Trinity is primarily a place of learning. Every day of the week, students and staff walk through its gates, with the majority leaving again in the evening. A privileged few, however, get to call Trinity their home. For some, this experience lasts for only one academic year. But for others it can be decades. Many of the buildings on this campus are dedicated halls of residences and the rooms play host to a cycle of tenants every year. Although students come and go, Trinity’s academic staff can live in rooms for as long as they wish if they are elected to fellowship.
Dr Philip Coleman, a lecturer in the School of English and current Assistant Junior Dean, resides in Goldsmith Hall. Coleman was an MPhil student in Trinity in 1995 but only took up residence in 2015 upon being elected to fellowship. Speaking to The University Times by email, Coleman states: “I think of it as a kind of village within the city where I happen to live just now, and I feel very fortunate to be a part of the community as a resident.”
He believes that although it is sometimes hard for academics not to bring their work home with them, living within such close proximity to work does not directly affect that. Coleman thinks that living in Trinity, and therefore in the centre of Dublin, means that he tends to go out and do more than when he lived in the “sticks”. In some ways, living in Trinity has actually helped him to improve his “work/life balance”.
It’s really important that we have a tradition of academics living on campus as well as students
While many on campus are currently affected by the noise of the Luas works, it is the sound of the DART that those in Goldsmith hear. Coleman, however, has grown used to the background noise which, fortunately, stops before midnight. “Over the past year or so”, he explains, “I’ve actually grown to like the sound of the last DART pulling out of Pearse Station late at night, not least because I sometimes had a two-hour door-to-door commute by train from Heuston Station to Portarlington before I moved into Goldsmith in 2015”.
For Dr Emma Stokes, the current Registrar of Chambers, lecturer in the School of Physiotherapy and a former junior dean, “work/life balance” is not an issue. Having lived in New Square since 2012, after stints in both the Rubrics and Goldsmith Hall, Stokes leaves campus for work in St James’s Hospital every day and looks forward to coming home to her rooms. For Stokes, similarly to Coleman, it is the sense of community that makes Trinity such a unique living environment. “I think it’s the staff and the students but I also think it’s the housekeeping staff”, she explains. “I think it’s the security staff. It’s the grounds and gardens staff. It’s the fact you can’t walk from one end of campus to the other without bumping into somebody that you know.” While the student community on campus changes depending on the time of year, for staff, this a permanent home. Nor does this seasonal change interrupt the permanent residents. Stokes explains that “it’s a cycle, the ebb and flow of an academic community and an academic year”.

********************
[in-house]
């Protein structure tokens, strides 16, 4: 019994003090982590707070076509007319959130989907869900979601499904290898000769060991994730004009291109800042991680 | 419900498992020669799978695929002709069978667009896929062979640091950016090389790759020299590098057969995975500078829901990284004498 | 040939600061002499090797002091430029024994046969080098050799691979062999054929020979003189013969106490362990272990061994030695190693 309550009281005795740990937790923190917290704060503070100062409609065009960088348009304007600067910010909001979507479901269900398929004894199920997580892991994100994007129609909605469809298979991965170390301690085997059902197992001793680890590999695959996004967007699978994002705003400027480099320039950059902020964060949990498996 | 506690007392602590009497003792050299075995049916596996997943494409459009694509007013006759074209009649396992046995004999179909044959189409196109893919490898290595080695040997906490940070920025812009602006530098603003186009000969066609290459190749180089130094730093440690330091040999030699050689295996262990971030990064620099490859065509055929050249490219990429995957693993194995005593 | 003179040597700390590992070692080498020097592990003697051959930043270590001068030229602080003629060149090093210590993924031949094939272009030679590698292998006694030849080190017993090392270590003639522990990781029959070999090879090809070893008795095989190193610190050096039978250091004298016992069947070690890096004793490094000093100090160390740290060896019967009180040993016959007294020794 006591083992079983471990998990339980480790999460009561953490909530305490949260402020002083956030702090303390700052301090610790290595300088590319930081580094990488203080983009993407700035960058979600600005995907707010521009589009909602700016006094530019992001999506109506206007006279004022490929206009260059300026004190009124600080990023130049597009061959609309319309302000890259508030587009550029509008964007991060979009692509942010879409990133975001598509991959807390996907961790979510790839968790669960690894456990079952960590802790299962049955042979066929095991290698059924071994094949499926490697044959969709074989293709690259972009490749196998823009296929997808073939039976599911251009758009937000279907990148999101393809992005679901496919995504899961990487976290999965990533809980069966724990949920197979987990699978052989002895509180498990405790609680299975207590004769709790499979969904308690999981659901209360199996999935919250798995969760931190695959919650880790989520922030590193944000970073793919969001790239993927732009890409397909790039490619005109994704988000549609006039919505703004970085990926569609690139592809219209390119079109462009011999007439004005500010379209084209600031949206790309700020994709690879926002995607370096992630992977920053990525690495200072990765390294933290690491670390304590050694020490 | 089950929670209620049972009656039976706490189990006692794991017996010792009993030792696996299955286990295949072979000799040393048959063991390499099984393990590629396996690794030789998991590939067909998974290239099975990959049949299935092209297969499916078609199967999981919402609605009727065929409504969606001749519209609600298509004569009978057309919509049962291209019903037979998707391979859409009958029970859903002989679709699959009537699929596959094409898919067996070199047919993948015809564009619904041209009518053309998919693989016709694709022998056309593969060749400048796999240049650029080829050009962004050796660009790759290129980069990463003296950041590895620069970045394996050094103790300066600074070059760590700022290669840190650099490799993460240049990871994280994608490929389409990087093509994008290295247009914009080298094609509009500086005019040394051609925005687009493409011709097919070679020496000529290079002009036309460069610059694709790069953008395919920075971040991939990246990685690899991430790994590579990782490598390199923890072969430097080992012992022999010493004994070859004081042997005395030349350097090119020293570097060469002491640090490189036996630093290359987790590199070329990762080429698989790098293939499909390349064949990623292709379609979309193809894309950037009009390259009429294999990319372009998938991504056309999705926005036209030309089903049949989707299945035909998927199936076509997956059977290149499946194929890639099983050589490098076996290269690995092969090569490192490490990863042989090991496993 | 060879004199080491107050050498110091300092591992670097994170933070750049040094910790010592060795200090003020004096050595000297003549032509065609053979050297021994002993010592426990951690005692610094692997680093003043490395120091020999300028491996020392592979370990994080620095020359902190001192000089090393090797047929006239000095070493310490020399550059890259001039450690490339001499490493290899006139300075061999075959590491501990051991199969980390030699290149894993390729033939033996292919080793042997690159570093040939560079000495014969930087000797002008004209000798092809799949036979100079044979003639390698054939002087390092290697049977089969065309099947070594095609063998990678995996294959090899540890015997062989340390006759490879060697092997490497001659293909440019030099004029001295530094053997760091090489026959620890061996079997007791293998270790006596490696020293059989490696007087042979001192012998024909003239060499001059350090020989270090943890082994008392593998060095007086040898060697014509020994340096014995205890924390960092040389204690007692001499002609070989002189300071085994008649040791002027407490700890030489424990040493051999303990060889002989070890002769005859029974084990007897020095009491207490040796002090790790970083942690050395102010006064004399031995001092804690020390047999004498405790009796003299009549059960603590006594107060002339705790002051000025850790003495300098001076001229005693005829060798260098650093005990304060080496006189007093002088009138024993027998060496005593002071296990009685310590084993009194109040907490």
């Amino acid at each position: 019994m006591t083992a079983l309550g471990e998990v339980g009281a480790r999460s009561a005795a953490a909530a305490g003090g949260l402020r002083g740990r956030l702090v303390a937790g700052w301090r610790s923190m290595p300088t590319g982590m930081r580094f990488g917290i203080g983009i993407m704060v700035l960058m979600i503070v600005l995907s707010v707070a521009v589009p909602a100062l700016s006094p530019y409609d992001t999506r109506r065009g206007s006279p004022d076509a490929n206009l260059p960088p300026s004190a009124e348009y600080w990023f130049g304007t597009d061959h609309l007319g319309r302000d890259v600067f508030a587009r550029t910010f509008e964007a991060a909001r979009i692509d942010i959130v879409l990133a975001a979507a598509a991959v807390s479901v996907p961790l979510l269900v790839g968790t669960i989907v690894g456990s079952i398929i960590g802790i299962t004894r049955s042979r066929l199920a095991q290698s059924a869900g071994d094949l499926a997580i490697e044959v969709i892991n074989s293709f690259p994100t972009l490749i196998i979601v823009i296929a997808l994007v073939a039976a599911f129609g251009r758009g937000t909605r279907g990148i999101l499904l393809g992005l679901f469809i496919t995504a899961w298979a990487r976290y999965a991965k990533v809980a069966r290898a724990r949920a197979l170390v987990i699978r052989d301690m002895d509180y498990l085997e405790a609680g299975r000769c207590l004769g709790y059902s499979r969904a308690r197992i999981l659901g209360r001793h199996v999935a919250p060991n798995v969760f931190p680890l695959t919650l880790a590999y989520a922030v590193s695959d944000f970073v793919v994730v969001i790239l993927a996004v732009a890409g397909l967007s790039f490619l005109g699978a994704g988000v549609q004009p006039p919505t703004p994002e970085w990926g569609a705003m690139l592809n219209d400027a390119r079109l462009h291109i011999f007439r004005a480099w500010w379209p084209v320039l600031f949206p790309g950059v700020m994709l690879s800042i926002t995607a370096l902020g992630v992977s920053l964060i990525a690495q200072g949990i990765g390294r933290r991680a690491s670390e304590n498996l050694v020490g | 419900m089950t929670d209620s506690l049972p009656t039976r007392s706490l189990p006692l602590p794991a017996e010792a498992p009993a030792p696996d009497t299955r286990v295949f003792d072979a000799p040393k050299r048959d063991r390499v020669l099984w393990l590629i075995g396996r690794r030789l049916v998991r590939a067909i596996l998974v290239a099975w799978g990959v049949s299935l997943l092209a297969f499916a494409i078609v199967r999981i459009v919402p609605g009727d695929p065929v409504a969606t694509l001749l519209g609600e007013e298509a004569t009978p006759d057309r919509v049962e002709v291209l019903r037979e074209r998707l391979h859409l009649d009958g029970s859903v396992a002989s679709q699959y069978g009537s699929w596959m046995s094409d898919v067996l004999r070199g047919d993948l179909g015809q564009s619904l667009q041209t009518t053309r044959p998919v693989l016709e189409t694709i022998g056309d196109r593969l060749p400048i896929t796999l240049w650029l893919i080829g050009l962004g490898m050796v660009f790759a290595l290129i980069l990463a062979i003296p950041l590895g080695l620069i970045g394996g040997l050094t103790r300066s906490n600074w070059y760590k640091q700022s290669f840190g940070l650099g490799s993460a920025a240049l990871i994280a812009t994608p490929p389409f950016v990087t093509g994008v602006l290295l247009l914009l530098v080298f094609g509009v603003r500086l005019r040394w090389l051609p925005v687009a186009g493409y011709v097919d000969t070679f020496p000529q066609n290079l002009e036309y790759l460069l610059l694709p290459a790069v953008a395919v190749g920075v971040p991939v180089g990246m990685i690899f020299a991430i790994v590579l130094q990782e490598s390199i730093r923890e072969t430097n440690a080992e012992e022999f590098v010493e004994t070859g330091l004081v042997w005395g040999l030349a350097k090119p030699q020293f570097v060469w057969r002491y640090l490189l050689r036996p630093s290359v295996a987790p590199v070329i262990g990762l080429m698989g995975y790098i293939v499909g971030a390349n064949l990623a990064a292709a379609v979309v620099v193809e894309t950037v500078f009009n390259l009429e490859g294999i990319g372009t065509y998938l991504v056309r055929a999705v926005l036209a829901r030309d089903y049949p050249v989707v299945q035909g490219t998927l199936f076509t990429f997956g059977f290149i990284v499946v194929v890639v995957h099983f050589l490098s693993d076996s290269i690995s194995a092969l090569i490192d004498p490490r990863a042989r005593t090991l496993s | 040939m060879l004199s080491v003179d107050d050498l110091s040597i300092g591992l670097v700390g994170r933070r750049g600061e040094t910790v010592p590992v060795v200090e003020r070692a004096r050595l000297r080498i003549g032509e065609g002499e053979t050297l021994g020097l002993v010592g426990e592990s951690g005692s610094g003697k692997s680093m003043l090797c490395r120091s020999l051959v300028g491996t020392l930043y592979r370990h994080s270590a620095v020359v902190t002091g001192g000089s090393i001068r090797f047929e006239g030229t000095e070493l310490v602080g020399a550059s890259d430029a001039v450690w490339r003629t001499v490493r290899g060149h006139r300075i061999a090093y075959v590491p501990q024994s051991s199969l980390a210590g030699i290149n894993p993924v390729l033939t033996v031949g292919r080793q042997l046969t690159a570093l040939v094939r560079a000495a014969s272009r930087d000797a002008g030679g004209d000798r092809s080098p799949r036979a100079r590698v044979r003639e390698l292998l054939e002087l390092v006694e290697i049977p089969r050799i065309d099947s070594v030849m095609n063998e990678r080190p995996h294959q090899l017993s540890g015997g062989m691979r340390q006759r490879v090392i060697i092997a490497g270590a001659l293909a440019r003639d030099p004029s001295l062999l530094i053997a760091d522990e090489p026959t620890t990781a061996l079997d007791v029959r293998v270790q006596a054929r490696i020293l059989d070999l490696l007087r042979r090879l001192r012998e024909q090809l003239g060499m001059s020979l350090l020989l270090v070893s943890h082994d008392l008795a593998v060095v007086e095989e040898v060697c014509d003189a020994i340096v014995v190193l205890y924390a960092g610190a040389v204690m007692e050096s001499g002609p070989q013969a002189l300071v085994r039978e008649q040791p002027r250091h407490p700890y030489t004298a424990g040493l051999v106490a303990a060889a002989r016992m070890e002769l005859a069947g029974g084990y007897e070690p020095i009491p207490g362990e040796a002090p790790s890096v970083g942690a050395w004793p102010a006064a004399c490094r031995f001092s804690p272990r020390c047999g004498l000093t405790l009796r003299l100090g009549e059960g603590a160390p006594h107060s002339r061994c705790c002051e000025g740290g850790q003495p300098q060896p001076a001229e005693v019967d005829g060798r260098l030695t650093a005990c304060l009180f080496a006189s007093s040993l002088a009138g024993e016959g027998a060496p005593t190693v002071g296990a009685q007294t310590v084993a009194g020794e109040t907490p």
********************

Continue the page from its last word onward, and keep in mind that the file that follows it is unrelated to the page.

Demand for accommodation in the city centre is immense and, as a result, Trinity is never empty. “In the summer, we have a constant stream of visitors both from Ireland and internationally. We become an entirely different community”, she explains. Despite staff members never really having the opportunity to get to know their student neighbours, Stokes often leaves flowers out for the students if she is going away and they are likely to die in her absence.
During her time as junior dean, Stokes had to spend the night of Trinity Ball patrolling the campus. The excitement that built on campus on the evening of the ball, however, meant that this was an enjoyable occasion. The “bar was low” for incidents on the night, and Stokes smiles as she explains that “you define success in different ways, depending on what your perspective is”. Stokes notes that, when living in a community of students, with the constant vibrancy this brings, “it’s really important that we have a tradition of academics living on campus as well as students”. Speaking of her fondness for living in rooms, Stokes remarks that “at some point, I am going to have to tear myself away, but not right now”.
Nicholas Grene, Prof of English Literature, has not managed to tear himself away from rooms. Grene came to Trinity in 1965 as an undergraduate and, although he did not get accommodation straight away, he was eventually allocated rooms in the Graduate Memorial Building (GMB). Being able to ask “would you like to come up to my rooms for a coffee?” made socialising a lot easier, as it still does for students today.